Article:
We were able to take every single link from our desktop navigation, organizing them neatly in a drawer:
Sure, finding the product you were looking for was a few taps away, but really all you had to do was to open the side menu, open the right sub-category, and there it was!
Our mobile conversion rate was lacking far behind other devices, and user interviews and recordings of visitors navigating our mobile site revealed why: Especially new users had a hard time figuring out what we were actually selling. They were able to recognize that we’re a “beauty company”, but the product lineup was not immediately clear to them. And they weren’t opening the menu unless they absolutely had to.
It made perfect sense. Sidebar menus are simply not glanceable and require effort on the user’s end. And hidden content equals less discoverability. Additionally, navigating anywhere requires at least one extra click/tap. Enough reasons to look for alternatives.
We quickly realized that other e-commerce sites were not a very promising source of inspiration. The hamburger was ubiquitous—it had become a design convention that no one in our field was challenging it seemed. There had already been a few prominent examples of media companies and social networks ditching it and an abundance of articles and research arguing against sidebar menus as a primary navigation, but e-commerce hadn’t caught on yet.
This is why we looked at Facebook rather than Amazon, Instagram rather than Target. The result was an exposed tab bar that made our mobile site look a bit more like a native app than a responsive web app:
The menu is sticky, so it’s always right at your fingertips. And the categories open a product list with images (our product names aren’t the most obvious to new users), mimicking the experience of shopping in a physical store and grabbing products off a shelf:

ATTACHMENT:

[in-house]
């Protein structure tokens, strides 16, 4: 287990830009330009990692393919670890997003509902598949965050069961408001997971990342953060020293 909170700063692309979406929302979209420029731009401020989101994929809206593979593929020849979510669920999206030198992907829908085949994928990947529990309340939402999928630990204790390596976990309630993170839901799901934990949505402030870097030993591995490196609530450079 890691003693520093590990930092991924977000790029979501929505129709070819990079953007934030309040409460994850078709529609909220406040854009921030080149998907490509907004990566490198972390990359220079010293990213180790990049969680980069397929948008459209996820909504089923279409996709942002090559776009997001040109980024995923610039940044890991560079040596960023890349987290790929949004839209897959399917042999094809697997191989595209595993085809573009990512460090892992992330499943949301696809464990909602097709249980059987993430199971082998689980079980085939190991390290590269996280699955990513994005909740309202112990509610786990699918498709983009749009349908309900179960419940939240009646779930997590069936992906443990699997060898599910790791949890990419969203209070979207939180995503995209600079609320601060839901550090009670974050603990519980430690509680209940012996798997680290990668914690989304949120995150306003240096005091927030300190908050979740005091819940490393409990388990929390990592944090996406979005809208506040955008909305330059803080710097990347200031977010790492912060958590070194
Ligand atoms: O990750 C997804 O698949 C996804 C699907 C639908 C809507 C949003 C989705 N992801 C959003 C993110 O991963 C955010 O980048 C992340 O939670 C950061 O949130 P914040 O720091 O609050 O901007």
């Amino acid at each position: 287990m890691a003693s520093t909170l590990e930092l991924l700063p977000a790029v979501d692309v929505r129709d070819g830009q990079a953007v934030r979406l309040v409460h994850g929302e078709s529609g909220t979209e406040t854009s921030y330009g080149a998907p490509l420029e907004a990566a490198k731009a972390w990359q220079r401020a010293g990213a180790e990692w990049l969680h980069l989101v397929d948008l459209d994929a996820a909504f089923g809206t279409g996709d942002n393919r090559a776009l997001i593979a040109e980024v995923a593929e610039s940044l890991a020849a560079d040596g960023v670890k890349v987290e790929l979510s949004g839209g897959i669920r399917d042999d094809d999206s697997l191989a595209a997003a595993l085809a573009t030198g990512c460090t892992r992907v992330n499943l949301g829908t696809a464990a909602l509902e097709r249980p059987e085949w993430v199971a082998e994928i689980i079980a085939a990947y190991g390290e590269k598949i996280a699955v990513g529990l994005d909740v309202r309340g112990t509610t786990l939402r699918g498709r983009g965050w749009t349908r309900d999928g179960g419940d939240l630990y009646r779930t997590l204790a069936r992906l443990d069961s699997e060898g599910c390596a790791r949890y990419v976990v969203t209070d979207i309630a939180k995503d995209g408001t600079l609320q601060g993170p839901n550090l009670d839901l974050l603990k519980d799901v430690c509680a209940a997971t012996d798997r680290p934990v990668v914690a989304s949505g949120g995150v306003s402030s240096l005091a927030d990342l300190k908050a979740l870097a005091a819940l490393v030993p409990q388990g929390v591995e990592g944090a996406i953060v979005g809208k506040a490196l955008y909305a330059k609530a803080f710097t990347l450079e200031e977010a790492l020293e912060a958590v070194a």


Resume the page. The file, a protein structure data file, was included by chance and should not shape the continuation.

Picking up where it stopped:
The new menu also forced us to eliminate existing links, streamlining and decluttering the experience. The results were positive across the board: A lower bounce rate, higher conversion rate, and higher average order value on mobile devices. Our assessment: Hamburgers are food. Don’t play with them.
Of course every business is different and there’s no one-size-fits-all approach to user experience design. A sidebar menu has its advantages (It makes a great secondary navigation for example!) and you might be better off with a hamburger than a tab bar. But don’t assume it’s the right solution just because everyone else is doing it.
- Design conventions are important, but sometimes they emerge for the wrong reasons. Make sure to test and validate what works best.
- The halo effect is real. Benchmarking is an important part of research, but don’t assume a feature or design works just because a successful competitor is using it.
- The hamburger navigation has seen a steep decline in the industry as a whole but it remains stubborn in e-commerce. It’s time to catch up.
- Embrace constraints and use them to your advantage. It’s a good thing if you can only fit a limited number of links in your mobile navigation layout.
- Whatever you decide on, make sure to test it. The sidebar menu didn’t work for us, but it might just be the right solution for you.
More on hamburger menus:
Basic Patterns for Mobile Navigation
Mobile navigation must be discoverable, accessible, and take little screen space. Exposing the navigation and hiding it…
Why and How to Avoid Hamburger Menus - Louie A. - Mobile UX Design
We now have data that suggests Sidebar menus-sometimes called Hamburger Menus/Basements-might be causing more harm than…
The hamburger menu doesn't work
It's a beautiful, elegant solution that gets it all wrong, and it's time to move on